Quarantine Has Given Me Time To Bond With Tweens

Quarantine Has Given Me Time To Bond With My Tweens

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Rachel Garlinghouse/Instagram

I never had time. At least, this is what I told myself before quarantine. Like many moms, I’m constantly juggling parenting, working, taking care of my home, and trying to be decent person. I might squeeze in a little self-care here and there.

Once our state issued a shelter-in-place order, I was suddenly helping my four children distance-learn while still working and keeping up with all the household stuff. Despite a very full plate, once dinnertime hit each night, I found myself on the downhill. I’d shower, put on some pjs, and have time. We’d get our younger two kids to bed while our tweens were giddy to stay up late each night. They’d then offer up a tween version of “Will you play with us?” Normally, I’d be rushing them to bed, knowing the alarm clock would be going off bright and early the next morning. However, that’s no longer the case.

I found myself wondering: How do I “play” with tweens? They’re in this awkward life phase between playing with dolls and action figures and only wanting a smart phone. What I found is that I didn’t have to come up with anything. Unlike teenagers, they’re still willing to speak to me, and they told me what they wanted. Ultimately, it comes down to us doing something together, where they have my undivided attention, engaging in an activity they are interested in.

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We went to the pharmacy. I’ve only left two times in the past 32 days. I only go out when absolutely necessary, like to get diabetes supplies. 🌈 We stopped at a neighbor’s to drop off fresh fruit and grab the homemade masks she made. It was sad. No hugs and conversation. Drop, grab, go. 🌈 These are odd times. When we’re gone, I feel overwhelmingly safe and oblivious. But on the few occasions I’ve left our home, I feel eerie. I don’t know how else to describe it. It’s surreal. I don’t want to wear a mask and seen my tween in one. I don’t want to beg the pharmacy for a box of alcohol swabs — a diabetic necessity (that’s being hoarded). I don’t want to sanitize. Is this a bad dream? 🌈 I have SO much to be grateful for. We are healthy and safe. We are working and schooling from home. But these blessings do not stop me from wondering when this will end. How it will end. Will we be ok? Will my loved ones fighting on the front lines stay safe? 🌈 We wait and pray, on repeat. 🌈 How is your family and your friends? How are you feeling? 👇🏽👇🏿👇🏾👇🏼 . #socialisolation #socialdistancing #stayhomestaysafe #stayhomesavelives #type1diabetes #type1diabetic #type1awareness #whitesugarbrownsugar #wednesdaywisdom #wednesdayvibes #wednesdaymotivation #wednesdaymood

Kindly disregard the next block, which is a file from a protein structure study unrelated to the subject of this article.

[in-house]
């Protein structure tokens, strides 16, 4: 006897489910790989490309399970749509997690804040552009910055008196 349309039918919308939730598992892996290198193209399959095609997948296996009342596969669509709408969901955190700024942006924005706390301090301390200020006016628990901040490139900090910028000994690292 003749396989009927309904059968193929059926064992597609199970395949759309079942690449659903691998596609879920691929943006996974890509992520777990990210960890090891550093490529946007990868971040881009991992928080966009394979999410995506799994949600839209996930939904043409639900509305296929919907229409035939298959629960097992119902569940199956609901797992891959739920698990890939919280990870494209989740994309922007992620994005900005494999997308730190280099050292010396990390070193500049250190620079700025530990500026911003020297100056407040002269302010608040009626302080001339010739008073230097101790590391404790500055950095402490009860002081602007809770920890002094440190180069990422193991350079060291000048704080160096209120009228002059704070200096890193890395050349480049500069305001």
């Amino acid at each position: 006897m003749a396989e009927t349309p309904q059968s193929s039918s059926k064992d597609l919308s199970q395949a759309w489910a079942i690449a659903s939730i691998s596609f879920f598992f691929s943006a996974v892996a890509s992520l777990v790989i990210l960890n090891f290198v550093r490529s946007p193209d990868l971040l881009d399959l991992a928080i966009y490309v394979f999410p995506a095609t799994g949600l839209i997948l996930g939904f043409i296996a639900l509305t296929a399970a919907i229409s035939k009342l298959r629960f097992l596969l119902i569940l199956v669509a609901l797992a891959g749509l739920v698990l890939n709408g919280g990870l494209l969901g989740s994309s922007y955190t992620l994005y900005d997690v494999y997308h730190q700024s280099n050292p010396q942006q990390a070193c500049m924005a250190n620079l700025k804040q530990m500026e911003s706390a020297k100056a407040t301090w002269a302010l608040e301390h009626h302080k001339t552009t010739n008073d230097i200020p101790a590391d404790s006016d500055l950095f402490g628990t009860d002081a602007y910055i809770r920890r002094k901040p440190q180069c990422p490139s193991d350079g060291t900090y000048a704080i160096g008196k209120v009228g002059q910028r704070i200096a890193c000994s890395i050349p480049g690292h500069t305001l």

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I admit, I hesitated at first. Days in social isolation are long and sometimes rocky. I wanted to curl up in my bed, watch Netflix, and eat chips and salsa. Parenting for another second made me cringe. But it turns out, I’ve been reminded that tweens are much more self-sufficient and fun than I originally gave them credit for. Unlike the days when I was washing bottles, changing diapers, and rocking babies to sleep, my tweens were up for engaging conversations. I gave it a whirl.

Soon enough, we were finding ways to bond on a daily basis — and not only am I participating, but I’m doing so willingly and happily.

We’re having LEGO-building competitions.